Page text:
In the second of our ‘developing your career beyond HR’ series we continue to explore the ever-evolving role of HR Directors, and how their strategic contribution within organisations is changing. In this interview, Amelia Black, Consultant in Berwick Partners’ HR Practice, talks to Rebekah Wallis, Director of People & Corporate Responsibility at Ricoh, about how she came to head up two functions, and how this has worked for her, her teams and the company.
Rebekah, could you please give us an introduction to your background, and when you started heading up Corporate Responsibility (CR)?
I originally started my career at one of the major energy companies. Following a short period with another organisation, I then joined Ricoh; from 2007 to 2011 we acquired/merged five different companies and as a result my role grew and grew. One of Ricoh’s founding principles was a commitment to be socially and environmentally aware; my CEO at the time was keen to be involved with business in the community and started by launching a big initiative to give printers to schools.
When I was recruited into the role, there was no specific CR function and it wasn’t a part of my remit. However, over my time here the function has grown to become extraordinarily important, both internally to our employees and externally to our customers. We have a corporate partnership with The Prince’s Trust, as well as working with social enterprises, charities and harder to reach groups in the community. Ricoh is a ‘ban the box’ employer, which means that we give ex-offenders a fair chance to compete for jobs by removing the criminal record tick box from application forms, and not asking about criminal convictions during the recruitment process. We also do a lot of work with prisons, running employability workshops as well as offering offenders training and work experience, which should help them to gain employment when they are released.
Why was the CR role created?
CR has always been intrinsic to the organisation and its purpose is genuinely to do good for society. It has, however, recently started attracting more customers and potential talent to join Ricoh, impacting the organisation from a commercial perspective too. As an additional, huge – albeit unanticipated – benefit, through ongoing engagement surveys, we find that employees who have volunteered to do CSR activities are consistently over 20% more engaged at the highest levels of engagement, providing a win-win for society, the charities we support, our employees and Ricoh as a business.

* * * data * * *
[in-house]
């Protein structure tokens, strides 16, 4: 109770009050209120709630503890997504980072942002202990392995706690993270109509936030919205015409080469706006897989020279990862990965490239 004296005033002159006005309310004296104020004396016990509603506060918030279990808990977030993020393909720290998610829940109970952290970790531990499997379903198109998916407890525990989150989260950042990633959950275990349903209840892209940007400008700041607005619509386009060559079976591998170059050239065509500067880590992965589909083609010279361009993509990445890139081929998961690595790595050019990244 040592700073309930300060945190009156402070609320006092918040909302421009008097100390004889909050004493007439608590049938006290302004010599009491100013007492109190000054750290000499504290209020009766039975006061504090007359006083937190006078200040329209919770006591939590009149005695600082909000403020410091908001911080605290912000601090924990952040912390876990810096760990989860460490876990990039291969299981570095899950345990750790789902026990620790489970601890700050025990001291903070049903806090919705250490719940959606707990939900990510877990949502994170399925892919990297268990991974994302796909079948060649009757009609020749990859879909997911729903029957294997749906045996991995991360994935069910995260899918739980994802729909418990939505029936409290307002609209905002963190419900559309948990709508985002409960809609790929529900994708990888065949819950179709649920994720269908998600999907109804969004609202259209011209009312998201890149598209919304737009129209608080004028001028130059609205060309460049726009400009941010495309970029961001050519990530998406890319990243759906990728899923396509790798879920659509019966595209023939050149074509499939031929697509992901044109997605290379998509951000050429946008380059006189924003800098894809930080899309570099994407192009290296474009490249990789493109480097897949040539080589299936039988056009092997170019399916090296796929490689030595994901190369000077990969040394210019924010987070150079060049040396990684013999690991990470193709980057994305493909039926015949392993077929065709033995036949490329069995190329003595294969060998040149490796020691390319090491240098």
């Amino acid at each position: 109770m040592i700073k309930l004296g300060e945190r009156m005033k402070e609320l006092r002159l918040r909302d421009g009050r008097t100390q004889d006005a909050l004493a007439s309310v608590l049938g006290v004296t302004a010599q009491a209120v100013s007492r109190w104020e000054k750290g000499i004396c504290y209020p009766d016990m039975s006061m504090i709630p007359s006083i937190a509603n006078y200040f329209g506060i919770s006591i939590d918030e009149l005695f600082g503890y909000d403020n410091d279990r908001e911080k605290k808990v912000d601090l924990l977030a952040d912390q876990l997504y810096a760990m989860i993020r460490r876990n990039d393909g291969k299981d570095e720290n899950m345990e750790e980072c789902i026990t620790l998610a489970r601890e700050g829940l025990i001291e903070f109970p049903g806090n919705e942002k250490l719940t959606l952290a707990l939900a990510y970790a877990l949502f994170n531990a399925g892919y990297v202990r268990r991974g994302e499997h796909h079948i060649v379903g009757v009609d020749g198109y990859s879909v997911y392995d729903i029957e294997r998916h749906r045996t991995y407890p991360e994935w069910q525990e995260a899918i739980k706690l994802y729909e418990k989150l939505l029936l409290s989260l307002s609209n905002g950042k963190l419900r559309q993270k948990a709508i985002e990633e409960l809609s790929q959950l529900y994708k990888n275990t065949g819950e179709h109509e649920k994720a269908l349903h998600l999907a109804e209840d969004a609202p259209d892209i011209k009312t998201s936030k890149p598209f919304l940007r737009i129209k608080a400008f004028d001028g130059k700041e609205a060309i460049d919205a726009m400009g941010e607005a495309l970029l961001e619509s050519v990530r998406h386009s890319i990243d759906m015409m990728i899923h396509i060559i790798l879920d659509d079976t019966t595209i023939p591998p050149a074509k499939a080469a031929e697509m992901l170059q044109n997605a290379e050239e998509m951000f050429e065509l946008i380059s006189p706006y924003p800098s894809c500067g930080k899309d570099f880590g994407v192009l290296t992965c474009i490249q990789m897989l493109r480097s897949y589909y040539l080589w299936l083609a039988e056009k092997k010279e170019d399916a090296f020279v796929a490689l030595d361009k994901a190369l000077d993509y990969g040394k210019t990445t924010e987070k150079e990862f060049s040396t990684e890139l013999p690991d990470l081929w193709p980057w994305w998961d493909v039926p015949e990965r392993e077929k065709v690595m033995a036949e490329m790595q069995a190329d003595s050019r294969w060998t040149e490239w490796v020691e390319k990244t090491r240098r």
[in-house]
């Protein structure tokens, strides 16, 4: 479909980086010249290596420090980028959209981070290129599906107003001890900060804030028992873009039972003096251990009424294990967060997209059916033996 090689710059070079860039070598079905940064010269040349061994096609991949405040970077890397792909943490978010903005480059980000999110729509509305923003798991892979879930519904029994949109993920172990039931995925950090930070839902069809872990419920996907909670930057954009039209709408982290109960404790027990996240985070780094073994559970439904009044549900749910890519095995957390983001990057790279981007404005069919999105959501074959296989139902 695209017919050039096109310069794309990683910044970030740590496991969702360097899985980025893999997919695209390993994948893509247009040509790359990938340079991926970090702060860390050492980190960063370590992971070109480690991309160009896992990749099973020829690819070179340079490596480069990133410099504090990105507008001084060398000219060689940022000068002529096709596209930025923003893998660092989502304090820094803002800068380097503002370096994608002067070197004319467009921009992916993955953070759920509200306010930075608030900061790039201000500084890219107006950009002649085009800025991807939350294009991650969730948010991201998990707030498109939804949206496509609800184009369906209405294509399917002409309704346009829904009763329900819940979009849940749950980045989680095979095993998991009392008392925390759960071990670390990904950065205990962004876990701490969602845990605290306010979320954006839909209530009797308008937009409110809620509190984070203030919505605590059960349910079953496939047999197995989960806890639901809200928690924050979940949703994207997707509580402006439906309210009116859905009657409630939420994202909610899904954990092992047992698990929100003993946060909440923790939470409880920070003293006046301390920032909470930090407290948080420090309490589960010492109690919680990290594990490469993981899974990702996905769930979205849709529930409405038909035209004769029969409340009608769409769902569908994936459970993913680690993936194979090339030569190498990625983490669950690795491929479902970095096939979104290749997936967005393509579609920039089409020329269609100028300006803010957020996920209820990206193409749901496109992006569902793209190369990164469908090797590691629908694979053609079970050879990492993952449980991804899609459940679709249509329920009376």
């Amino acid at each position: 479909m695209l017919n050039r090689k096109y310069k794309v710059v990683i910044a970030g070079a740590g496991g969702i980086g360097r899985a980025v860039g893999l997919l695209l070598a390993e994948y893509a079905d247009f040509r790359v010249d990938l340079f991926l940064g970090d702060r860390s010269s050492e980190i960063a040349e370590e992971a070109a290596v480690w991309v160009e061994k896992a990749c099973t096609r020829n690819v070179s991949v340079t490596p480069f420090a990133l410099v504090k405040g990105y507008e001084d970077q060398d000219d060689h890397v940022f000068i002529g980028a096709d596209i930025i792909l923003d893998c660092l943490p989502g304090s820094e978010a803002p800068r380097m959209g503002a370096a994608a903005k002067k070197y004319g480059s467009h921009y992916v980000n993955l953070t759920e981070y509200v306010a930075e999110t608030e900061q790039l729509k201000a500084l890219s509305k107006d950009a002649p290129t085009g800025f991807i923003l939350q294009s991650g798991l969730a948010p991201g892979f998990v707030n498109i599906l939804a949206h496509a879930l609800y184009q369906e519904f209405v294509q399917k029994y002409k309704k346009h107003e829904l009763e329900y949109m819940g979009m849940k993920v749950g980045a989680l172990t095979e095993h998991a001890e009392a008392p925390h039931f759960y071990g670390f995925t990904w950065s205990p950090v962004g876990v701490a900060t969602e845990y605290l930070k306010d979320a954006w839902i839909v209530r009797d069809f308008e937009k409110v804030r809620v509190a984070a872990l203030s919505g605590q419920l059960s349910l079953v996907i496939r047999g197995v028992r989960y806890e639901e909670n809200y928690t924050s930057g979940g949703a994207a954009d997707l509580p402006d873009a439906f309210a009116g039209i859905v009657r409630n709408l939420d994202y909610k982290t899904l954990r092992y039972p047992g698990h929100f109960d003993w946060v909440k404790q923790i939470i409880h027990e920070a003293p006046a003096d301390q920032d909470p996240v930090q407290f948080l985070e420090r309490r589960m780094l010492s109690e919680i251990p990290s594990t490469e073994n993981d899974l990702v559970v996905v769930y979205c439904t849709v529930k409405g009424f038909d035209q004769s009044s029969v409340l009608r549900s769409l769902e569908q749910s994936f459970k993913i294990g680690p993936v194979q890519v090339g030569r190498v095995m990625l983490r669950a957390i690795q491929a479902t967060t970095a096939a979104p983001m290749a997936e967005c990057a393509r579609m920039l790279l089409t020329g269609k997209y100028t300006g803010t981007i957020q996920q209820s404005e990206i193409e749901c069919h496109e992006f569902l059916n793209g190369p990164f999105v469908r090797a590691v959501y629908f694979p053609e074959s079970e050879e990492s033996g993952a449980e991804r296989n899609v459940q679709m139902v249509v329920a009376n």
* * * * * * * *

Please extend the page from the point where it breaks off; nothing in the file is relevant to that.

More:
Do both teams collaborate? How easy is it to head up two functions?
Both teams work really well together, and I don’t treat them as separate functions. I have a leadership team of four direct reports including a Head of CR, Heads of HR and a Head of Learning. There is a lot of overlap and they work very collaboratively.
Why do the functions work well together?
CR fits in neatly with HR due to its contribution to Ricoh’s Employee Value Proposition. As CR is such an intrinsic part of what we do, and always has been (it isn’t a recent add on or afterthought), the message that we send to both potential recruits and customers is the same, resulting in a strong brand message.
What were the toughest lessons in adopting CR as part of your remit?
It was a massive learning curve for me when I picked up CR! I had to learn how to work with charity partners, and how to identify the ones that we wanted to partner with in the beginning. We choose likeminded charities; Ricoh is a proactive, customer centric organisation, and we always want to find charities with a similar mindset. CR is a core pillar in Ricoh’s strategy, and not an add on. I have worked hard to align CR with what the business wants to achieve in the long term, to ensure we are ‘walking the walk’.
Do you see yourself as a trendsetter and think that other organisations will follow suit?
In a lot of companies, CR is not seen as a separate function, more as something that forms an add on to someone’s responsibilities.
It is relatively unique for Ricoh, in terms of structure, for CR to be based alongside HR, but I feel that the importance of CR will continue to grow across organisations regardless of sector or size. Whether this will result in stand alone functions dedicated to it, or CR coming under HR, remains to be seen.
In a 2019 survey by Deloitte, the results indicate the millennial generation seeks culture, diversity and flexibility in the workplace when looking for roles, as well as clear alignment of business leaders’ priorities – and one way to address this need, as Rebekah has highlighted, is through CR efforts that form part of the EVP. It also positions organisations well against competitors that may not be committed to the same principles. With CR being so intrinsic to Ricoh, and it falling under Rebekah’s remit, she demonstrates how two functions can effectively complement each other.
With the ongoing war for talent, senior leaders should look to Ricoh as an example of how a combined focus on CR and HR allows them to attract and retain the best team possible and has a positive commercial impact. Ricoh’s proven link between colleague engagement and CR demonstrates the worth of its investment, as well as genuinely helping society. It is something I believe organisations should look to concentrate on as more of a priority.
Categories: Human Resources Recruitment